The story reflects Salinger's known interest in Eastern religious philosophy such as Zen Buddhism and Hindu Advaita Vedanta, as well as Orthodox Christian spirituality, particularly in a brief section in the second part that includes quotations from spiritual texts. There is also a discussion of whether the book is a "mystical story" or a "love story" in the introduction to the second section, as speculated by the book's narrator, Buddy Glass (who decides it's the latter). Gerald Rosen, in his short 1977 book Zen in the Art of J. D. Salinger, observes that Franny and Zooey could be interpreted as a modern Zen tale, with the main character Franny progressing over the course of the short story and novella from a state of ignorance to the deep wisdom of enlightenment. Jennifer Dunn, in an essay, mentioned that the “disparity between bright busy surfaces and inner emptiness” found in Franny and Zooey can be read as a metaphor for modern society. Carl Bode, in a Wisconsin University journal, suggested that Salinger, while writing in Franny and Zooey that “the phoney and the genuine equally deserve our love”, found this as an answer to some of his own emotional problems.
"Franny" and Zooey were originally published separately in The New Yorker magazine. "Franny" appeared in the magazine in January 1955, and Zooey in May 1957. Salinger published "Franny" and Zooey together as a book in July 1961, through Little, Brown and Company, and dedicated the book to New Yorker editor William Shawn. According to one account, Salinger did not want to imply Franny was pregnant, and added one line of Lane Coutell's dialogue in a futile attempt to eliminate any ambiguity.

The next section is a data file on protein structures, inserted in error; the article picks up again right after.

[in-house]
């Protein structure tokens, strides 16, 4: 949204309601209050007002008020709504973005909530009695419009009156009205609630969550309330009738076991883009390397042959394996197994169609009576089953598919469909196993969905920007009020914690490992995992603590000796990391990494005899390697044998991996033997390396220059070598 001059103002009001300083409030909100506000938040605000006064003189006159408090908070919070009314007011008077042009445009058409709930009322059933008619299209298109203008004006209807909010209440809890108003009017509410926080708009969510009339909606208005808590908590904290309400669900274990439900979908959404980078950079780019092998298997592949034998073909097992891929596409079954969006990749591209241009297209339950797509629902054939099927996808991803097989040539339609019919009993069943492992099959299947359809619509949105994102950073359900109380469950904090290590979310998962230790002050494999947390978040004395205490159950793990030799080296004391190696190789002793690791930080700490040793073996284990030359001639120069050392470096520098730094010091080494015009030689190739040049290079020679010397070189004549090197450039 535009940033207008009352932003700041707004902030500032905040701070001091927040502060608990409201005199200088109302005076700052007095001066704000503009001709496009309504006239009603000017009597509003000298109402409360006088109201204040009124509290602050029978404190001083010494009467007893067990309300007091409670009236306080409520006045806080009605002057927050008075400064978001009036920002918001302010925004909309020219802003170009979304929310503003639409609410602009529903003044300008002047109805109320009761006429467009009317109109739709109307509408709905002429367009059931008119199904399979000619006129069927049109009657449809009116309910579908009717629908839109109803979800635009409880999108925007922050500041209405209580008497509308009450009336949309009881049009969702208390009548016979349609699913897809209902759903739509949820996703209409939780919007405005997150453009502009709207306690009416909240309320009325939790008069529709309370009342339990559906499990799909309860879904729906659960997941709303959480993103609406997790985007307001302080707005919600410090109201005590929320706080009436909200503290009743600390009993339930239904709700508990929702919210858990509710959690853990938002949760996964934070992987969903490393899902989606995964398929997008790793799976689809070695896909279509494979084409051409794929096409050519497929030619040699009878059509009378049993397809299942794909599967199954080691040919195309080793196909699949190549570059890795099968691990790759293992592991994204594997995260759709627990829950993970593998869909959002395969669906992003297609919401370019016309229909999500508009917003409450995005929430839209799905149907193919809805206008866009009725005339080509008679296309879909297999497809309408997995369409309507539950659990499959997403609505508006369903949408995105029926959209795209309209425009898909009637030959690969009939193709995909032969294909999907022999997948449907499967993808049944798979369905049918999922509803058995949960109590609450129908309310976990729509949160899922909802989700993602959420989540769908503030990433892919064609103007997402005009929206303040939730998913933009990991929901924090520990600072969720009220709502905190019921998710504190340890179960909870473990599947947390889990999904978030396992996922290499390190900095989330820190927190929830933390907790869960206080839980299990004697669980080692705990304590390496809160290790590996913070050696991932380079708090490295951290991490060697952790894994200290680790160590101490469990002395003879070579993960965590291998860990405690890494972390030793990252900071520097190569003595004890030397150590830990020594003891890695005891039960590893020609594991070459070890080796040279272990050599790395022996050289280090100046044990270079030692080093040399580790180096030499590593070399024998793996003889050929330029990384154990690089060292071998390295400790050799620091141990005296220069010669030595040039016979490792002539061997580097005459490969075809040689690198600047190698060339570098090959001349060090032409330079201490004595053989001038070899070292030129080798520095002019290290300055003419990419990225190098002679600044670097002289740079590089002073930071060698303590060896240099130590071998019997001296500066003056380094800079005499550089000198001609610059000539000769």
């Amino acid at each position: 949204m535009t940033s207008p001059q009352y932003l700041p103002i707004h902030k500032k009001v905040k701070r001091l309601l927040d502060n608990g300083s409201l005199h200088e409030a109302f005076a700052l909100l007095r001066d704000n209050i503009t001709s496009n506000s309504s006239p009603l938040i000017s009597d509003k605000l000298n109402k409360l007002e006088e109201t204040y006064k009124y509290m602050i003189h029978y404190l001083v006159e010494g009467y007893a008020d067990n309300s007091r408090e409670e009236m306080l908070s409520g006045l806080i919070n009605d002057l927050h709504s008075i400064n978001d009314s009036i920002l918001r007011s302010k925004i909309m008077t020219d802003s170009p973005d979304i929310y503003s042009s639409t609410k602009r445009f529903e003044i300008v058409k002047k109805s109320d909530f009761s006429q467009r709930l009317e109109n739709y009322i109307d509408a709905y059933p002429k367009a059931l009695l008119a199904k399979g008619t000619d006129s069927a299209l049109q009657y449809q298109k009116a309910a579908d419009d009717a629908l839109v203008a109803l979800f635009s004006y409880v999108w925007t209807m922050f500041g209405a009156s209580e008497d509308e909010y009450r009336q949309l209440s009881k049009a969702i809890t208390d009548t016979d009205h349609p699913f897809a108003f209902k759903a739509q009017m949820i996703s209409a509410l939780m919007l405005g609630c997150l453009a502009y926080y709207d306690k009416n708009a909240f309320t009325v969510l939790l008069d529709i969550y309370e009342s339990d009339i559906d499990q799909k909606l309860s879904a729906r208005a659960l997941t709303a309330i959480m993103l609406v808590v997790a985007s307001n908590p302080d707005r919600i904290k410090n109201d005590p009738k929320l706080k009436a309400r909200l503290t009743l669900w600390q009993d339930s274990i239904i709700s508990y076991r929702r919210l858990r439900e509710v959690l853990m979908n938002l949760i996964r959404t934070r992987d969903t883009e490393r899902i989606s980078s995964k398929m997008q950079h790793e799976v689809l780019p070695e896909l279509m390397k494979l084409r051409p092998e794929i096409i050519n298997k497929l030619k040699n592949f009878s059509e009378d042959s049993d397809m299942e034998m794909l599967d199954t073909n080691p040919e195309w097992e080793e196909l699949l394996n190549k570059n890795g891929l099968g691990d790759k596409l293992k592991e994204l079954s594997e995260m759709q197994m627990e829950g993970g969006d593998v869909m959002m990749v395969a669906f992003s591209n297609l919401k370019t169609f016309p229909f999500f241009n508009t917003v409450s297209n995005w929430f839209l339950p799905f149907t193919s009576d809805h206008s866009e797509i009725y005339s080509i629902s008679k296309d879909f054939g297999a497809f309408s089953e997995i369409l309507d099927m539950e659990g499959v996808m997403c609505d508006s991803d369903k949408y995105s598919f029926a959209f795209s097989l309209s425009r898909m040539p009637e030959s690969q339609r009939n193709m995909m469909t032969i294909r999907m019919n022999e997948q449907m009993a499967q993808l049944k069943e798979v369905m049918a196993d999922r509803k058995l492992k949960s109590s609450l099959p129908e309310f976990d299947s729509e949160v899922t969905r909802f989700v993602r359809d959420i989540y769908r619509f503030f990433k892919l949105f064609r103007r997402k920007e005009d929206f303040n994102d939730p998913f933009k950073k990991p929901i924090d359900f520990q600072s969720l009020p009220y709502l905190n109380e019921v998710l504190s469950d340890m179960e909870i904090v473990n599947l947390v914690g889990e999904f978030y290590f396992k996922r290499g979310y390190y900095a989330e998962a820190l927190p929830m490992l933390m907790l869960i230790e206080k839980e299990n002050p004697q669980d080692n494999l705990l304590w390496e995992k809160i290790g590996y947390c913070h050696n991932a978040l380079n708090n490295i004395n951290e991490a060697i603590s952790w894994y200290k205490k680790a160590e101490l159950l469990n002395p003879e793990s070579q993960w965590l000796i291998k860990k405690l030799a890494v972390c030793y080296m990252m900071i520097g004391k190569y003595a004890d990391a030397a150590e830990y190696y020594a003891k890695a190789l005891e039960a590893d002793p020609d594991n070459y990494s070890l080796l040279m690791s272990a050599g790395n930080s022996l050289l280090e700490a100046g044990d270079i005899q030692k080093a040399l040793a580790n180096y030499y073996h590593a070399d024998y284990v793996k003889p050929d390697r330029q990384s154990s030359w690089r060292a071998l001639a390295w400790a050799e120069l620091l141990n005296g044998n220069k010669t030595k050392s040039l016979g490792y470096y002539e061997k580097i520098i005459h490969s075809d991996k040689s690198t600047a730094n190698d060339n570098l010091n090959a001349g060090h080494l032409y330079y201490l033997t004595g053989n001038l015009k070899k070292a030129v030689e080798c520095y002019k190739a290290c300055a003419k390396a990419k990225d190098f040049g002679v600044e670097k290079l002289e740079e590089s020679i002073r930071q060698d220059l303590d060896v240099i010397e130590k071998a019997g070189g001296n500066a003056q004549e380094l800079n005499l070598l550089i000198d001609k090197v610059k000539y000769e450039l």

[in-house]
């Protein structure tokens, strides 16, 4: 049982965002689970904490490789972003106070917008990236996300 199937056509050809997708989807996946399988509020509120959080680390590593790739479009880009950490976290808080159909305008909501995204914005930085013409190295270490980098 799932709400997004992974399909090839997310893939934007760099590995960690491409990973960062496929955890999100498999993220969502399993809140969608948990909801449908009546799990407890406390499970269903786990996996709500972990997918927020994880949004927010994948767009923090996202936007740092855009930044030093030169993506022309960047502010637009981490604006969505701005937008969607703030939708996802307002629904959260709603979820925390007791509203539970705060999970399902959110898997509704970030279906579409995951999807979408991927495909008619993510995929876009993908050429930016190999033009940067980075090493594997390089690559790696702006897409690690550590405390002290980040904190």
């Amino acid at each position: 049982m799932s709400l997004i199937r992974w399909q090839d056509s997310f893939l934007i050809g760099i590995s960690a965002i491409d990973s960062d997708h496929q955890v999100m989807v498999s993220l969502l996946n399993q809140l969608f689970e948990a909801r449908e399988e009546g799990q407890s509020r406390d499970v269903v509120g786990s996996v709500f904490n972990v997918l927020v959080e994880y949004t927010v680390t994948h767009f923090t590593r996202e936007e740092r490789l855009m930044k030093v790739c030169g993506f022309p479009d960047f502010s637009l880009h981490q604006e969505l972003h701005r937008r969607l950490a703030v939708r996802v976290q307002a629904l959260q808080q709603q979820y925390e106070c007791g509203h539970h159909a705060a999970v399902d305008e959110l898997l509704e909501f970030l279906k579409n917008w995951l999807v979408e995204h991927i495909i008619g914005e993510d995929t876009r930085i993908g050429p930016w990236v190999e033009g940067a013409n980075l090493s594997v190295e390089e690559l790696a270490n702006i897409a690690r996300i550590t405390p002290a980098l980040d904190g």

The book was very popular with the reading public, spending 26 weeks at the top of The New York Times Fiction Best Sellers list in 1961 and 1962, but critics gave it mixed reviews. John Updike felt that Salinger's work was more than adequate. He praised Salinger's characterizations, saying that they "melt indistinguishably together in an impossible radiance of personal beauty and intelligence". He also pointed out that Salinger has a "correctly unctuous and apprehensive tone". But some thought that Salinger shamed himself with this particular piece of work. Janet Malcolm quotes Maxwell Geismar who called it an "appallingly bad story", and George Steiner who even called it "a piece of shapeless self indulgence". More recently, in 2011 Jay McInerney criticized the creation of the "self satisfied Glass family", but also said that the story showed Salinger's "evolving beliefs".
The Iranian film Pari (1995) is an unofficial adaptation of the book.
- 1961, United States, Little, Brown and Company. ISBN 0-316-76954-1, Hardback
- 1991, United States & Canada, Little, Brown and Company. ISBN 0-316-76949-5, Soft cover, Reprint
- Busis, Hillary (February 10, 2010). "Franny and Who-ey?". Slate. The Slate Group.
- Salinger and the Hindu View of Life. N.K. Elizabeth. Indian Journal of American Studies, 1987. American Studies Research Centre.
- Dunn, Jennifer (2006). "Literary Contexts in Novels: J. D. Salinger's "Franny and Zooey"". Understanding Literature -- Literary Contexts in Novels. Great Neck Publishing. Retrieved March 13, 2012.
- Bode, Carl (Winter 1962). "Book Reviews". Wisconsin Studies in Contemporary Literature. University of Wisconsin Press. 3 (1): 65–71. JSTOR 1207381.
- Kenneth; Slawenski (2011). JD Salinger: A Life. Random House. pp. 258–259. ISBN 1-4000-6951-3.
- John Bear, The #1 New York Times Best Seller: intriguing facts about the 484 books that have been #1 New York Times bestsellers since the first list, 50 years ago, Berkeley: Ten Speed Press, 1992, pp. 83
- Updike, John. ""franny and Zooey" by J.D. Salinger". The New York Times. Retrieved 23 May 2013.
- Malcolm, Janet (June 21, 2001). "Justice to J.D. Salinger". The New York Review of Books.
- Mcinerney, Jay (February 2011). "J. D. Salinger's Love and Squalor". The New York Times Review of Books. Retrieved 16 May 2013.